Justifying A Clinical Trial of the Functional Readaptive Exercise Device for Lumbopelvic Motor Control Rehabilitation after Spaceflight

Andrew Winnard, Nick Caplan, Mick Wilkinson, Dorothee Debuse

Research output: Contribution to conferenceAbstractpeer-review

Abstract

Introduction
Astronauts have 68% increased incidence of back pain (Sayson and Hargens 2008) and 4.3 times higher risk of herniated disc than controls (Johnston et al. 2010). Atrophy of lumbar multifidus (LM) and transversus abdominis (TrA) and difficulty controlling spinal mechanics is commonly found in post flight astronauts (Hides et al. 2011; Buckey 2006). Exercise using the Functional Readaptive Exercise Device (FRED) shows strong potential to recruit the LM and TrA muscles automatically (Debuse et al. 2013) which could benefit current post spaceflight rehabilitation. The mechanistic effects of exercise on the FRED were investigated to inform decisions regarding a future clinical trial.
Methods
A series of mechanistic studies investigated the acute effects of the FRED and designed a training protocol. Mechanistic magnitude based inference statistics were used to investigate muscle recruitment and kinematic studies. Muscle recruitment was investigated in a small sample using ultrasound. Lumbopelvic kinematics were investigated across four studies that included 308 participants in total and recruited groups with low back pain.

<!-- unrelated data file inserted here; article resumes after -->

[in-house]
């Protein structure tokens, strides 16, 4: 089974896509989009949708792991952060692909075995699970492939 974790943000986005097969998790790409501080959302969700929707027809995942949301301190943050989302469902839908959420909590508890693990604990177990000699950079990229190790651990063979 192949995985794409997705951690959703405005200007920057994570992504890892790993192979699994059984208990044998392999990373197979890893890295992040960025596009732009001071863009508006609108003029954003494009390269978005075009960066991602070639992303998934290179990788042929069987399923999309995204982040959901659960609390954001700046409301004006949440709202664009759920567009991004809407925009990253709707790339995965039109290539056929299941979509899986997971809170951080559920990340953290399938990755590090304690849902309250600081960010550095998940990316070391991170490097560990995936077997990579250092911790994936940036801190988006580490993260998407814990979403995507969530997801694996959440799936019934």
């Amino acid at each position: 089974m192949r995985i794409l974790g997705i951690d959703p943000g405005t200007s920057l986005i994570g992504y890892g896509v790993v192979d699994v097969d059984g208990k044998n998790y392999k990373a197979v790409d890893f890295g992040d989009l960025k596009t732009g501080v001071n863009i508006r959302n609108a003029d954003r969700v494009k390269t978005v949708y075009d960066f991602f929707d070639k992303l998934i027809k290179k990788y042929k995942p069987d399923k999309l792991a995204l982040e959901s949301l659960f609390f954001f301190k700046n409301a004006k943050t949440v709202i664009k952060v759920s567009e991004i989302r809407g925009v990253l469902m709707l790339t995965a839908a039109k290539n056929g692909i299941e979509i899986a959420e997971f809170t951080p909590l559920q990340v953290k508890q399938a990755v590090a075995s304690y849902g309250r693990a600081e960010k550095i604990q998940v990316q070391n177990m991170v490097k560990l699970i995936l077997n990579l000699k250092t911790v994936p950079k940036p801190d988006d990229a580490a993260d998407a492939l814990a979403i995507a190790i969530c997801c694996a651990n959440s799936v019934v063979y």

Results
The following effects were found during FRED exercise. The LM and TrA muscles were recruited more than at rest and increasing the movement amplitude causes a greater variability of muscle activity (effect size ≥ 0.2). Lumbar lordosis is automatically increased compared to walking in groups with and without low back pain (effect size ≥ 0.2). First time users with and without low back pain required 170 seconds to familiarise to the exercise. Visual feedback was required for users to achieve and maintain a desired target speed and use of the handles caused a trunk flexion and reduced challenge to the exercise movement (effect size ≥ 0.2).
Discussion
The mechanistic studies justify a clinical trial as exercise on the FRED appears to automatically cause LM and TrA muscle recruitment, and increased lumbar lordosis, which is likely to benefit post flight rehabilitation. It is recommended that a training protocol for a clinical trial include a 170 second minimal familiarisation period, use live visual feedback on performance linked to target speed and should not use the handles during exercise.
Original languageEnglish
Publication statusPublished - 2017
Event88th Annual Scientific Meeting of the Aerospace Medical Association. - Sheraton Downtown Denver Hotel, Denver, CO, United States
Duration: 30 Apr 20174 May 2017

Conference

Conference88th Annual Scientific Meeting of the Aerospace Medical Association.
CountryUnited States
CityDenver, CO
Period30/04/174/05/17

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